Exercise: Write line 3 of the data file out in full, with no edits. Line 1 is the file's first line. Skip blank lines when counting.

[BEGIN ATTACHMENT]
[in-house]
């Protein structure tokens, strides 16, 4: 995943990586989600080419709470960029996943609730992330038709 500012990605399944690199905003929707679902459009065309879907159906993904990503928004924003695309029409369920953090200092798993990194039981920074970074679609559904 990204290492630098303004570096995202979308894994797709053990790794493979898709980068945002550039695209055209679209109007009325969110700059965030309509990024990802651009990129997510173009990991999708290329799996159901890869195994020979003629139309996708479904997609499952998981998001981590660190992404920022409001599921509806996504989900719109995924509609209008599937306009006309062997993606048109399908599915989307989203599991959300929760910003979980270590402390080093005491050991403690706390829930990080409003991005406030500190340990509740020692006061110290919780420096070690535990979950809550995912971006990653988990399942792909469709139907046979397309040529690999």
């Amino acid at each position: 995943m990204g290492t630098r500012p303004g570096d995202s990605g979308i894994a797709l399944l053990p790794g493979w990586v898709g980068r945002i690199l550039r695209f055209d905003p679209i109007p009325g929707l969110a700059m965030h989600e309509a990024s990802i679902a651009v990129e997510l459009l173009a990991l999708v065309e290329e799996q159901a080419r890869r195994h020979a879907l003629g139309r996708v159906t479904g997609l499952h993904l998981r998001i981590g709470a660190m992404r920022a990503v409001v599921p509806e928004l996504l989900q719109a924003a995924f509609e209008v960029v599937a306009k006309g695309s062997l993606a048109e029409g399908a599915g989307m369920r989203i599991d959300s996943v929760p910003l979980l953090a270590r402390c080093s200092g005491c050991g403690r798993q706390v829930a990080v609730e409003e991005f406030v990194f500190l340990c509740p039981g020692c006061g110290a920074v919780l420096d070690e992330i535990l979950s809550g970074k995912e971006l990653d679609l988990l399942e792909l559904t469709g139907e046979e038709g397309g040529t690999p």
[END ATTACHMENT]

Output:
């Amino acid at each position: 995943m990204g290492t630098r500012p303004g570096d995202s990605g979308i894994a797709l399944l053990p790794g493979w990586v898709g980068r945002i690199l550039r695209f055209d905003p679209i109007p009325g929707l969110a700059m965030h989600e309509a990024s990802i679902a651009v990129e997510l459009l173009a990991l999708v065309e290329e799996q159901a080419r890869r195994h020979a879907l003629g139309r996708v159906t479904g997609l499952h993904l998981r998001i981590g709470a660190m992404r920022a990503v409001v599921p509806e928004l996504l989900q719109a924003a995924f509609e209008v960029v599937a306009k006309g695309s062997l993606a048109e029409g399908a599915g989307m369920r989203i599991d959300s996943v929760p910003l979980l953090a270590r402390c080093s200092g005491c050991g403690r798993q706390v829930a990080v609730e409003e991005f406030v990194f500190l340990c509740p039981g020692c006061g110290a920074v919780l420096d070690e992330i535990l979950s809550g970074k995912e971006l990653d679609l988990l399942e792909l559904t469709g139907e046979e038709g397309g040529t690999p």